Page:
This common pill can help PVS patients
12 September 2006
Patients diagnosed as being in Persistent Vegetative State have improved greatly and some have been able to move and have simple conversations after an accidental discovery by a South African General Practitioner. Dr Wally Nel found that a commonly used sleeping pill, Zolpidem, can have this effect, and trials are to begin in South African in the next two months. The effects of Zolpidem generally wear off after 2 ¼ hours, but the improvement continues if it is taken regularly, as if long dormant pathways in the brain are coming back to life. Dr Nel has treated 150 brain damaged patients with Zolpidem, and seen improvements in 60% of them. Dr Clive Holroyd, a GP who has worked with these patients, says "this will cause serious ethical issues over whether to let such coma victims die." [The Guardian 12 September]
Members of the President's Council on Bioethics, which advises George W. Bush, the American President have discussed ethical issues raised by prenatal genetic testing. Several members noted that it raises problems of "toxic knowledge" which Dr William Hurlbut, biology professor at Stanford University in California describes as "learning more than you want to or more than you can handle." It also raises problems of "eugenic abortion" that is abortion on grounds of disability or susceptibility to disability, and of "micro-eugenics" which Dr Hurlbut describes as an effort to "take control of the family lineage" by removing genes responsible for diseases or characteristics deemed unfavourable. [Catholic Online 9 September]
The mother of twins, one of whom survived an abortion attempt, has lost her bid for £250,000 compensation at Perth Sheriff Court, Scotland. Stacy Dow claimed she had not been given proper warning by NHS doctors that "termination operations do not always guarantee success." Ms Dow's surviving baby, Jayde, is now five years old. The court ruled that doctors at the hospital had not guaranteed that the abortion would be a success and that patients do not have a legally binding contract with their doctors. Miss Dow has said that she plans to appeal against the court's decision. [The Scotsman, 11 September]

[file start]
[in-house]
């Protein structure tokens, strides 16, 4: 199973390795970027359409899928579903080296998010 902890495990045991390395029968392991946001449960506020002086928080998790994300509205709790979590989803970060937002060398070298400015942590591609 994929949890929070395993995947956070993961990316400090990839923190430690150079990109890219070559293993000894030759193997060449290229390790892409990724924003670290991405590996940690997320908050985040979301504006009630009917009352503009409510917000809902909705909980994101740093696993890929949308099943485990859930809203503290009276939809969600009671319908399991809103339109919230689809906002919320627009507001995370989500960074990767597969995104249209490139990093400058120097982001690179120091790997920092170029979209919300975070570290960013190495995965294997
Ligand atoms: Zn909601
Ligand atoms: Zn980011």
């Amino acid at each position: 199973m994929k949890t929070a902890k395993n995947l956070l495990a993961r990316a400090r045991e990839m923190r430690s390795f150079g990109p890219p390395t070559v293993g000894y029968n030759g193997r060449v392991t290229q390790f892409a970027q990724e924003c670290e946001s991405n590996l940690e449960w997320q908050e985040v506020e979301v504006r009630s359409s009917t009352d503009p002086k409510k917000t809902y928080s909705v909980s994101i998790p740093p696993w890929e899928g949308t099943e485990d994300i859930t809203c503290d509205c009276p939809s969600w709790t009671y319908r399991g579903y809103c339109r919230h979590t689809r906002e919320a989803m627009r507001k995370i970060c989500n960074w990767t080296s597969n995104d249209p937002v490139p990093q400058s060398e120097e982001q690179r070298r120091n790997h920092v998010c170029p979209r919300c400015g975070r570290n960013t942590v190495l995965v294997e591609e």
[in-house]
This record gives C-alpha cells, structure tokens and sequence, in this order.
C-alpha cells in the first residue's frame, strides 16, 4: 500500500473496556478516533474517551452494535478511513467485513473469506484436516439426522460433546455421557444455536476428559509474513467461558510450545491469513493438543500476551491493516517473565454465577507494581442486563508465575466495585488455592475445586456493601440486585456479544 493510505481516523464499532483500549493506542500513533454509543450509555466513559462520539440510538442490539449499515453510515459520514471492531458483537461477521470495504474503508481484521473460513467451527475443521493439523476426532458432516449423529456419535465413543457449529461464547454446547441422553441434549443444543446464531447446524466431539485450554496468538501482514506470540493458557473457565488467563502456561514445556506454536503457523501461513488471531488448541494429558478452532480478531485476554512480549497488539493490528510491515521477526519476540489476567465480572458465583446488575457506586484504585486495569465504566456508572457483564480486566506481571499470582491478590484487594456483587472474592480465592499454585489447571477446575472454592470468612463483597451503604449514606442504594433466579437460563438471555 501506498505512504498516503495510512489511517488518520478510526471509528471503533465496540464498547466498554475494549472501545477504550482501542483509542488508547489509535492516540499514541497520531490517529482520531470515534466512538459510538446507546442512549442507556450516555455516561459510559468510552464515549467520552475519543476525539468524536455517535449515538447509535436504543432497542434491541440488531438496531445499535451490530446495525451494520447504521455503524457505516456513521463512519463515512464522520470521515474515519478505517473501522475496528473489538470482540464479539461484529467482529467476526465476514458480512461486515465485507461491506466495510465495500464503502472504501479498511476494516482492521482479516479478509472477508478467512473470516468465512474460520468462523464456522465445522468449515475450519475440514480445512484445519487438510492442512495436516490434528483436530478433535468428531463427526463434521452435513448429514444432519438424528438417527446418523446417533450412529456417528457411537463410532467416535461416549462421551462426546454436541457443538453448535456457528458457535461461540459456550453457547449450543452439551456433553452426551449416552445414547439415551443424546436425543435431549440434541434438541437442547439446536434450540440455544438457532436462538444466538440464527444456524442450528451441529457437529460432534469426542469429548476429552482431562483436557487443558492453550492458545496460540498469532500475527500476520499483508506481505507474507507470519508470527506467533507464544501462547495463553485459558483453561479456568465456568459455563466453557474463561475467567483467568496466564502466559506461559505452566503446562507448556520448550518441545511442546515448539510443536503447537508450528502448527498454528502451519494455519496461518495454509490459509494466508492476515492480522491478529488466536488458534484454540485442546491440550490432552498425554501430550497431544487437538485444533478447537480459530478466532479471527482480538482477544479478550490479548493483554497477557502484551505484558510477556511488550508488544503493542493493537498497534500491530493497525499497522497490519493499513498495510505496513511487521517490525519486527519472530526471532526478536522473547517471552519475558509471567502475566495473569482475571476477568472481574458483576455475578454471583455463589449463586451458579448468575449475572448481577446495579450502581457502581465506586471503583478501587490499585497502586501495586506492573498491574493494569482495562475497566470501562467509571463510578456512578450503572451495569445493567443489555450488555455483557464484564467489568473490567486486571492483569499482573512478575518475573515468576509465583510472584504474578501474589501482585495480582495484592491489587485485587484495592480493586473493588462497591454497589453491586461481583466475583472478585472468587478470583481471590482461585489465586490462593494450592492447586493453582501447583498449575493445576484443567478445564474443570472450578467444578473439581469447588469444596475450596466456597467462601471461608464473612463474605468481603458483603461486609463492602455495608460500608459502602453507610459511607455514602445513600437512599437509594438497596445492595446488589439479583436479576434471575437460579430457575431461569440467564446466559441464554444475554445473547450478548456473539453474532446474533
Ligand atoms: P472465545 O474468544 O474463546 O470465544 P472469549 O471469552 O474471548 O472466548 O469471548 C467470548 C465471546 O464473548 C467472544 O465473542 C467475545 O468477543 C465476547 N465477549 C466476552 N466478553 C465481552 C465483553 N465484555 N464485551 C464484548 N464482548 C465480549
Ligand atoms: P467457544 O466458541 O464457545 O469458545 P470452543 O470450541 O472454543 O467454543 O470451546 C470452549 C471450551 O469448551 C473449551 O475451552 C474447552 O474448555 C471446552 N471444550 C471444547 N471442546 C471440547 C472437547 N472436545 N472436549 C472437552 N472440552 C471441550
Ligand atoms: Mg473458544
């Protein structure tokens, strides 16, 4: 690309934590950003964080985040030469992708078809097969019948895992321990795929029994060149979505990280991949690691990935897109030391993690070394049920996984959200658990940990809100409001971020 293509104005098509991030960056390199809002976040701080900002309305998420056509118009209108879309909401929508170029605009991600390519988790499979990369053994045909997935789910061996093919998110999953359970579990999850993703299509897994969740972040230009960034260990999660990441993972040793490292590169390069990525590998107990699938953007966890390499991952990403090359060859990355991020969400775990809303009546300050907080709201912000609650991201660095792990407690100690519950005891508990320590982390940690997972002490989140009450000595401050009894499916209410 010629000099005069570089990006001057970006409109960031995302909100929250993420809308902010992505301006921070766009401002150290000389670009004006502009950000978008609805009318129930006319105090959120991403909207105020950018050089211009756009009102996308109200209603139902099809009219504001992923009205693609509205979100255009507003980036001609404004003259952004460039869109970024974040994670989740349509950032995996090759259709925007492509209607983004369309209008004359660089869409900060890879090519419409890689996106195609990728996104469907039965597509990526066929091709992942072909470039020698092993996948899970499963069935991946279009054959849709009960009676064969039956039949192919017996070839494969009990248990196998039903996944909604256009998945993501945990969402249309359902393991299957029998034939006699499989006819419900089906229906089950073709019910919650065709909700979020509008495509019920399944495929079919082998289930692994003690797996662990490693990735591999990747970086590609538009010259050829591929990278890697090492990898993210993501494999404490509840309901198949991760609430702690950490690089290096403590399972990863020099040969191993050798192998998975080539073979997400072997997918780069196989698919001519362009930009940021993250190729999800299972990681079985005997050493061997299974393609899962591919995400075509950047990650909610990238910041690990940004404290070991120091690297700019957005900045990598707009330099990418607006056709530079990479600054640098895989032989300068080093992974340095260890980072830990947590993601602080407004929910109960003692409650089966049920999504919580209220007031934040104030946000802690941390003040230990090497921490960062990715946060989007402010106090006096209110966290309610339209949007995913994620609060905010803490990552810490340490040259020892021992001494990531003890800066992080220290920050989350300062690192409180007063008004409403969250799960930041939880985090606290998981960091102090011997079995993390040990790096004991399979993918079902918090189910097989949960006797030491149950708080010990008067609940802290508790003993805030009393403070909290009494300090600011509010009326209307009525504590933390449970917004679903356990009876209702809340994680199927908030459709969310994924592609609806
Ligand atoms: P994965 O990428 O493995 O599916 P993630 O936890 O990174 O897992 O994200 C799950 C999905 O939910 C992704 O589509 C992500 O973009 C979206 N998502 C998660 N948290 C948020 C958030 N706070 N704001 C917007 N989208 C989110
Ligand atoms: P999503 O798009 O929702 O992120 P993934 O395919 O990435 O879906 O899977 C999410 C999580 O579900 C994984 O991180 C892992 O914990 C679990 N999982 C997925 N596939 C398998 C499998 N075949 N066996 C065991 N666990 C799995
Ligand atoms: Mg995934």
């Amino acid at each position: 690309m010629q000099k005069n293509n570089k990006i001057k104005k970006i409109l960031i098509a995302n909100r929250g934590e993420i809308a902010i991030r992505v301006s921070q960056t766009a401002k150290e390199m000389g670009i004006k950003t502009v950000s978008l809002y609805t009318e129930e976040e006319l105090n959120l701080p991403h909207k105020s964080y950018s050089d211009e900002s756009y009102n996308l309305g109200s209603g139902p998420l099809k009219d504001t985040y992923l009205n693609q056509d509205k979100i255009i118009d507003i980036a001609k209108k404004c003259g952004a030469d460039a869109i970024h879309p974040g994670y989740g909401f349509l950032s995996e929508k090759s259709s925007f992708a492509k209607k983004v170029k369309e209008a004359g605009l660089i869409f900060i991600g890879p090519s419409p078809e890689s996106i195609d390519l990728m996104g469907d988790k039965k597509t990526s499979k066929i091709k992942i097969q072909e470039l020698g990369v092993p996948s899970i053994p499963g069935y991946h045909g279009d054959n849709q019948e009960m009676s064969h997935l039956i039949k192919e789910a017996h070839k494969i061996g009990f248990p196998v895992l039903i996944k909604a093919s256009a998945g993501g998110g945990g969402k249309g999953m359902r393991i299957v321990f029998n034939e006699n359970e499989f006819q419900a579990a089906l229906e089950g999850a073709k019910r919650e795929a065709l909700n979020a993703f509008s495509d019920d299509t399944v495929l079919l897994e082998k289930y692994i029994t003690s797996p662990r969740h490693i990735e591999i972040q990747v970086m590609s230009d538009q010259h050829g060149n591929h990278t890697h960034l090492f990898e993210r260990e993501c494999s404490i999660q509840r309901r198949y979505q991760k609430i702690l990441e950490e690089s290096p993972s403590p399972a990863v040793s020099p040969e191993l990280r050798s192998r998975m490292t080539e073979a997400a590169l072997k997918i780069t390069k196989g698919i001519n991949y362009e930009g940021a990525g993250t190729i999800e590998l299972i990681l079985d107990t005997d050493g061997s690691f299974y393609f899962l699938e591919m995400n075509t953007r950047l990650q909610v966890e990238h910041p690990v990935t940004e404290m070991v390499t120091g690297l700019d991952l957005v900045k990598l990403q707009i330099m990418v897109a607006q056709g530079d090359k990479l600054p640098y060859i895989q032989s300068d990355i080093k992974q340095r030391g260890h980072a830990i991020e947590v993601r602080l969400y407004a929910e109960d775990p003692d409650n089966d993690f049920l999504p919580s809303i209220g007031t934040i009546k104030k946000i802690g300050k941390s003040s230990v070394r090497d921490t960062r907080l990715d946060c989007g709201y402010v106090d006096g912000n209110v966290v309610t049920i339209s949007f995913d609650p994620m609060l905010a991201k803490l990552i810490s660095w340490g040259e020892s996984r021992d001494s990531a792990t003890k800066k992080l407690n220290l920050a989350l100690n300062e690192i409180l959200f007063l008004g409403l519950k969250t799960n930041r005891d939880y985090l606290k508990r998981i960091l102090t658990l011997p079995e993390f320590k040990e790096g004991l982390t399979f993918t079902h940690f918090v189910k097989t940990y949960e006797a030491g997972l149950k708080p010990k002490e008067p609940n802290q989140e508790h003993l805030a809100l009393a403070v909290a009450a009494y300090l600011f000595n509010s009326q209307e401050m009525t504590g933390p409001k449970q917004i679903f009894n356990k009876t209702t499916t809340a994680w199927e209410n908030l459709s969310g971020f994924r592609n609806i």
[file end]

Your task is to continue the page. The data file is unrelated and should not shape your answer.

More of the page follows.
Professor Peter Singer has said that he would support killing a disabled baby if it were "in the best interests of the baby and of the family as a whole." Singer, who holds chairs in ethics in Princeton, US, and Melbourne, Australia, said that like the anti-abortion lobby, he saw no great difference between an unborn child and a newborn child. [The Independent, 11 September]
Unborn children are being exposed to hormone disrupting chemicals in pesticides which may lead to problems in reproduction, according to Spanish scientists. Researchers from the University of Granada found so-called "gender-bending" chemicals from pesticides in the placentas of every one of the 308 pregnant women tested. Maria Jose Lopez Espinosa, who led the research at the Department of Radiology and Physical Medicine, said all the women "had at least one pesticide in their placenta but the average rate amounts to eight different kinds of chemical substances. We do not really know the consequences of exposure to pesticides in children but we can predict that they may have serious effects since this placenta exposure occurs at key moments on the embryo's development." [Daily Mail, 11 September]
An embryo stem cell scientist in the US has voiced further criticism of research by Robert Lanza of Advanced Cell Researchers, which claimed to remove a single cell from an embryo without destroying it. Barry Behr, director of Stanford University's IVF laboratories, said: "One of the flaws in this paper is that it draws conclusions that they don't really have the data to prove. The sort of leaps of faith here are a little too big to leap." [Medical News Today, 8 September] SPUC comment: The Lanza/ACR study was condemned by pro-lifers for being false, as further inquiries indicated that all the embryos used in the study had died.